Ex-Clemens teammate: B12 needles were common
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WASHINGTON -- A former major leaguer testified in the Roger Clemens perjury trial Wednesday that he got vitamin B12 shots during his career and often saw loaded syringes lined up awaiting players in the Toronto Blue Jays clubhouse.
Former catcher Charlie O'Brien, a former teammate of Clemens, is the first witness to corroborate Clemens' claim that he saw "four or five" needles loaded with B12 ready for players, one of the obstruction of Congress acts listed in the six-count indictment against him.
O'Brien said he started getting the B12 shots with the Mets in 1993 and he is "positive" he remembers seeing needles lined up awaiting players in 1998, when he was Clemens' personal catcher for Toronto.
On cross-examination, Assistant U.S. Attorney Steven Durham asked O'Brien whether he remembered the color of B12 shots -- which a pharmacist earlier in the trial testified is red, unlike anabolic steroids, some of which are clear.
"I think it was clear. I don't know. I was bent over and didn't usually look at it," said O'Brien, who said he took the shots in his buttocks.
O'Brien's testimony contradicted trainers and executives from Clemens' four teams who testified earlier that B12 injections weren't widespread and that they never saw B12 needles lined up awaiting players, as Clemens, the former Yankees pitching great, had told Congress in 2008.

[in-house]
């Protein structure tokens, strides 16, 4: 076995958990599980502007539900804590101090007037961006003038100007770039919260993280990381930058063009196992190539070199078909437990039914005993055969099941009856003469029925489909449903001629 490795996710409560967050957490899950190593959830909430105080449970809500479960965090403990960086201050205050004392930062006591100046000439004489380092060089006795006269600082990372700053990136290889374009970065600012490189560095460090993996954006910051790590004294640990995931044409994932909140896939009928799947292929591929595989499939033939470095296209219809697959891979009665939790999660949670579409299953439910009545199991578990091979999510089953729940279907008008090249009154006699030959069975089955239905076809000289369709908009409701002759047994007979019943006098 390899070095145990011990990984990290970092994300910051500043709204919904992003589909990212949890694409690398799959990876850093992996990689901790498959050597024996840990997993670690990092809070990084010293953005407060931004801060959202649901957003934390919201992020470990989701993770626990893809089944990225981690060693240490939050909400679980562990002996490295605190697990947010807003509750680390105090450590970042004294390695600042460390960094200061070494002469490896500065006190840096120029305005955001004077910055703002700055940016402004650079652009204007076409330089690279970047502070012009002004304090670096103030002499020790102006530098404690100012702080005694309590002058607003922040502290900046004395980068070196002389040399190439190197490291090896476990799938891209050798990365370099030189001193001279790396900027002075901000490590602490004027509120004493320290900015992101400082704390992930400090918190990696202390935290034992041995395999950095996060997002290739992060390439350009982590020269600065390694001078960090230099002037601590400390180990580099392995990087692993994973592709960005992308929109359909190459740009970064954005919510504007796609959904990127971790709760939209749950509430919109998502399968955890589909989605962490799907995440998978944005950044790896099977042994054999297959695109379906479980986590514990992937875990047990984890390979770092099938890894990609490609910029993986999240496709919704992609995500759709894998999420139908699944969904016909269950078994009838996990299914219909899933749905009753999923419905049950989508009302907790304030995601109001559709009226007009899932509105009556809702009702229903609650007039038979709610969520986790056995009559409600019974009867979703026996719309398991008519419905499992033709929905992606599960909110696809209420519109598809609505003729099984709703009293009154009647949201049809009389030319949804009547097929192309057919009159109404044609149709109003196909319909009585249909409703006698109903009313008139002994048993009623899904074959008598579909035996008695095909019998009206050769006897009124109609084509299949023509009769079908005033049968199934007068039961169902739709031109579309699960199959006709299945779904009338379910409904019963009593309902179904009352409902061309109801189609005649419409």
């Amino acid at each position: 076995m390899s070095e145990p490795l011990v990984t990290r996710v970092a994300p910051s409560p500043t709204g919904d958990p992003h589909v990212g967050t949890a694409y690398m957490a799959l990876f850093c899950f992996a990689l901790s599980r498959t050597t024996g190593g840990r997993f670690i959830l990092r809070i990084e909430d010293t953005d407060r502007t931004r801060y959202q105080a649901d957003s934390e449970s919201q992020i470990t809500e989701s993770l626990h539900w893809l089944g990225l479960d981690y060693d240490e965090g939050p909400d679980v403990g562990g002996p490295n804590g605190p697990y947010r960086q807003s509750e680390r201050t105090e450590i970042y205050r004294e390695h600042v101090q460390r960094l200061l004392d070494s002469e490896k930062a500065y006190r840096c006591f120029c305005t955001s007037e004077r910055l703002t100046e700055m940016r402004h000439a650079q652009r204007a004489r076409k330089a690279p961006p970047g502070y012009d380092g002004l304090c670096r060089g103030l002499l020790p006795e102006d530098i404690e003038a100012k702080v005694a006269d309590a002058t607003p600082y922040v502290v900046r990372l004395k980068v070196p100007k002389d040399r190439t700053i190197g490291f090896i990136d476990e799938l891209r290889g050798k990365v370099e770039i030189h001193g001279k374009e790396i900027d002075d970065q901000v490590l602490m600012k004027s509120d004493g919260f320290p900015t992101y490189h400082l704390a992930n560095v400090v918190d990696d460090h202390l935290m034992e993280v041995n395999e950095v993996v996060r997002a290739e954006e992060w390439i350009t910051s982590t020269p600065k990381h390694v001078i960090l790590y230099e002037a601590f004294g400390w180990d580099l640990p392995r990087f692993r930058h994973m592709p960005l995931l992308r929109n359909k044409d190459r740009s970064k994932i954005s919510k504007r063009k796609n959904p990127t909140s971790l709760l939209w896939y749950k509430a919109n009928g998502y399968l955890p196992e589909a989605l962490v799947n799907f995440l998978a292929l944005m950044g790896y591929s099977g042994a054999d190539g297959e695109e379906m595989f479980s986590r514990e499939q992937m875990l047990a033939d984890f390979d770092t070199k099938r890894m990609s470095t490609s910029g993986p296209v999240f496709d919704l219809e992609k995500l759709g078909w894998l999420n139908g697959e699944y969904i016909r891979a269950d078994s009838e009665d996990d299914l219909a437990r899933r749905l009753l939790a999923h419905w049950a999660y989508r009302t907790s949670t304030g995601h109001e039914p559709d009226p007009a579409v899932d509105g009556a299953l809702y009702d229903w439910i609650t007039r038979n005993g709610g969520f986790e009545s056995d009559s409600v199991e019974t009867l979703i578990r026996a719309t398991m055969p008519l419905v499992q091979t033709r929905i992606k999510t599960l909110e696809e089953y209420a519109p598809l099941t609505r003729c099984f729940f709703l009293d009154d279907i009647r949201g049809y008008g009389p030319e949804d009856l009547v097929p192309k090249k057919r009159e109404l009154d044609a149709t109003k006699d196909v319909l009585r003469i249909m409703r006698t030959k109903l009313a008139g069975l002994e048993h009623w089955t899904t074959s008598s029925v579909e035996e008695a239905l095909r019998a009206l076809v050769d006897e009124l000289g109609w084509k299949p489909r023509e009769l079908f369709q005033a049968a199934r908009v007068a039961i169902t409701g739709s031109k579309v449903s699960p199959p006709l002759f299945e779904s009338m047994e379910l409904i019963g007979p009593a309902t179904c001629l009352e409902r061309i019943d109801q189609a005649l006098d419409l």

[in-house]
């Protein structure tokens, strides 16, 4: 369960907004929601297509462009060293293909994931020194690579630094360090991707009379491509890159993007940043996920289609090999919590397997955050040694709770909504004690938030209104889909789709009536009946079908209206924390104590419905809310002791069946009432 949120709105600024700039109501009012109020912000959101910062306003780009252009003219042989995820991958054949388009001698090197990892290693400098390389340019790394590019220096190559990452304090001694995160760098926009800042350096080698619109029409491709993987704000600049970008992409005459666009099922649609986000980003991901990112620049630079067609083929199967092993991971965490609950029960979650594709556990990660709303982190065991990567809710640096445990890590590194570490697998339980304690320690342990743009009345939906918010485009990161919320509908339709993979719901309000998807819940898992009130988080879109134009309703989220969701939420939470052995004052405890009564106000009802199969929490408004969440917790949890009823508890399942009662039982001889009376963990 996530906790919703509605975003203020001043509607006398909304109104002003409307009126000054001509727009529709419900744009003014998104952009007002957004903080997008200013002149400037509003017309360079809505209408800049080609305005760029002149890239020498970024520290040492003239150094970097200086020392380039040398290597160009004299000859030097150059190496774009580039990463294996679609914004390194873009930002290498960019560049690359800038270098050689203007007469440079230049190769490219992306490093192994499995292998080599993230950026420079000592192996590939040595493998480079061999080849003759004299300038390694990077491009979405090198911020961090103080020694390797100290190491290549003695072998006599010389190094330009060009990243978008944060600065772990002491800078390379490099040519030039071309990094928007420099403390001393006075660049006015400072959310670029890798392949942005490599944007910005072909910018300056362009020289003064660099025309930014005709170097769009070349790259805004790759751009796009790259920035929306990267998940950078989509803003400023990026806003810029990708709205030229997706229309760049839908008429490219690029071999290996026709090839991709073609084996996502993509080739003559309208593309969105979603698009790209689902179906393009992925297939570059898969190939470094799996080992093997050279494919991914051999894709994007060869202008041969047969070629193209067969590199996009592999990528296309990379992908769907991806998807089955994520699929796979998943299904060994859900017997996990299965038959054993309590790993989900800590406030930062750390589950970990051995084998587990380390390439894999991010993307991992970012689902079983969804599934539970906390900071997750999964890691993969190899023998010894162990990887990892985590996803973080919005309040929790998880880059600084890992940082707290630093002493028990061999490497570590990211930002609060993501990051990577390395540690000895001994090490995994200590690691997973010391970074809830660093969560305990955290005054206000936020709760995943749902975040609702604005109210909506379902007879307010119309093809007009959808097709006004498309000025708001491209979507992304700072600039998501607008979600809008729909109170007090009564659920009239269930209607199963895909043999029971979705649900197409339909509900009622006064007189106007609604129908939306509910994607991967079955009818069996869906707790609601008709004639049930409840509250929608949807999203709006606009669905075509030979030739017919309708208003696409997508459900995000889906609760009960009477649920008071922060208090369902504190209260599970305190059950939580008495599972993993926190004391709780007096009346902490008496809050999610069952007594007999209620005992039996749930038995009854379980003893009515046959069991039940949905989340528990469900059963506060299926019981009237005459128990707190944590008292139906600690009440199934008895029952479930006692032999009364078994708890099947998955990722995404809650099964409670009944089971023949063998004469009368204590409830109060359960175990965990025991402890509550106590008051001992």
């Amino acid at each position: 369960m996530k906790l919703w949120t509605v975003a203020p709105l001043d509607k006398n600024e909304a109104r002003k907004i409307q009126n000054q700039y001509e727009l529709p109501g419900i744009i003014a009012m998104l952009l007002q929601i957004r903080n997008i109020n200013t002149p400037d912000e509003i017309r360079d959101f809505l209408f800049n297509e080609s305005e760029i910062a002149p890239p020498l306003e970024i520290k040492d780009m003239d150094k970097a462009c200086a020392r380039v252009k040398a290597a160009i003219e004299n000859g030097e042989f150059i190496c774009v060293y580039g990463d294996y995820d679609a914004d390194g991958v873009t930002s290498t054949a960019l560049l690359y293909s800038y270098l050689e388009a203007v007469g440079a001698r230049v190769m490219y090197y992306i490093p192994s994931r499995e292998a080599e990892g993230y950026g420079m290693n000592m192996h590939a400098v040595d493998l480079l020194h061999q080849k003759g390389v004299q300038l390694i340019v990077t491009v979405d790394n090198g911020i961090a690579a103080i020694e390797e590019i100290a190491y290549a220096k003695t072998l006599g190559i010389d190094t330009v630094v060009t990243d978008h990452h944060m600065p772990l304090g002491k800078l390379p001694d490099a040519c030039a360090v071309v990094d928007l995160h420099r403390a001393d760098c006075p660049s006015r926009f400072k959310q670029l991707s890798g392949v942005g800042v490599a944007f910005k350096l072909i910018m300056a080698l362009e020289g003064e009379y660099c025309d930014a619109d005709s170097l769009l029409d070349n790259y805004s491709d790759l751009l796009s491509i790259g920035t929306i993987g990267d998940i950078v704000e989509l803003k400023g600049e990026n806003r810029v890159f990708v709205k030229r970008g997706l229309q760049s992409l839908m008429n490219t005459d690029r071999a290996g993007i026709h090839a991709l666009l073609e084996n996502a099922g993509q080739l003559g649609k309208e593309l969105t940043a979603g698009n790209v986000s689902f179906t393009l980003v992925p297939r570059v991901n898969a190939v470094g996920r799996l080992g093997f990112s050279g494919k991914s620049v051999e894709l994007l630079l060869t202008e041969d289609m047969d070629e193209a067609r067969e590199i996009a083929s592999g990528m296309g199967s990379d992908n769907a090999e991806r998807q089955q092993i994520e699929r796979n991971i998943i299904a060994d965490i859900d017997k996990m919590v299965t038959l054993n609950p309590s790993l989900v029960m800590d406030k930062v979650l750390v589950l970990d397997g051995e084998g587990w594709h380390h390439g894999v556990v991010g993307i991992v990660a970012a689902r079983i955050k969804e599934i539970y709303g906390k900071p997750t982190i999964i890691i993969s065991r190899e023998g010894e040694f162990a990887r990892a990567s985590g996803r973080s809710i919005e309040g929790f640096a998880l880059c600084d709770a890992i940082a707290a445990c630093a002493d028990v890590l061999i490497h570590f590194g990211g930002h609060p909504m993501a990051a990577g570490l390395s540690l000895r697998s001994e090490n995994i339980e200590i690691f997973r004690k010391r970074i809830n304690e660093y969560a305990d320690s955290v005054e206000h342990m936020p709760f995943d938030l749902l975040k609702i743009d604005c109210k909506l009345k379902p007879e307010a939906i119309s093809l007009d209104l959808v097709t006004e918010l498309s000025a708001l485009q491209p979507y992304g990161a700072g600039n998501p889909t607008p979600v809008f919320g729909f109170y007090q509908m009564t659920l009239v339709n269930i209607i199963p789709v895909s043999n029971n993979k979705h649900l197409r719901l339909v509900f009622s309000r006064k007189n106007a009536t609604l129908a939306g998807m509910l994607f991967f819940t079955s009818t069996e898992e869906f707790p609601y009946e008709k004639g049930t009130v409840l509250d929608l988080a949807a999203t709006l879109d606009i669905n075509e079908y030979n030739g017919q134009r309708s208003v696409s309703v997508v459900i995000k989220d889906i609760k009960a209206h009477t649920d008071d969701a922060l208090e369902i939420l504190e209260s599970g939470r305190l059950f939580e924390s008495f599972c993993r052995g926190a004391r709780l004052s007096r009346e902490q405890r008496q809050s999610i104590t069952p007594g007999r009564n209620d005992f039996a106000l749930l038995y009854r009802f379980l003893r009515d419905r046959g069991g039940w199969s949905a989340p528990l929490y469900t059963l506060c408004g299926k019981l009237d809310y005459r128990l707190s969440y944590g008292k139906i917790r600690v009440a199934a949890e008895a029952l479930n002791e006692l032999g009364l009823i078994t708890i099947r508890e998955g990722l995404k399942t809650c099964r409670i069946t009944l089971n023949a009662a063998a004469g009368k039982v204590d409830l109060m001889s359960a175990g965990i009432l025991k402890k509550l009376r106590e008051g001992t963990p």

In other testimony Wednesday, Darrin Fletcher, a Blue Jays catcher, said he did not see Clemens at a June 1998 party at the Florida home of Jose Canseco, which McNamee said preceded his first injection of Clemens with steroids. Fletcher said he arrived in a hotel van.
Assistant U.S. Attorney Gilberto Guerrero asked Fletcher in cross-examination about a 2008 Newsday article that quoted him as saying he had arrived in a rental car, had been at the party briefly and that "people were floating in and out."
Fletcher said, "I don't remember talking to a Newsday reporter."
Defense attorney Rusty Hardin has been trying to build a case with testimony from former teammates about his work ethic and determination that Clemens didn't need performance-enhancing drugs to succeed.
Prosecutors sought to undermine that testimony by having O'Brien, Fletcher and others say they did not know Clemens admitted publicly to taking the painkiller Vioxx, pulled from use for deadly side effects, and the diet supplement ephedra, now banned after killing a ballplayer.
On Thursday, U.S. District Judge Reggie Walton plans a conference on whether the defense can call the estranged wife of Brian McNamee, Clemens' chief accuser, to the witness stand.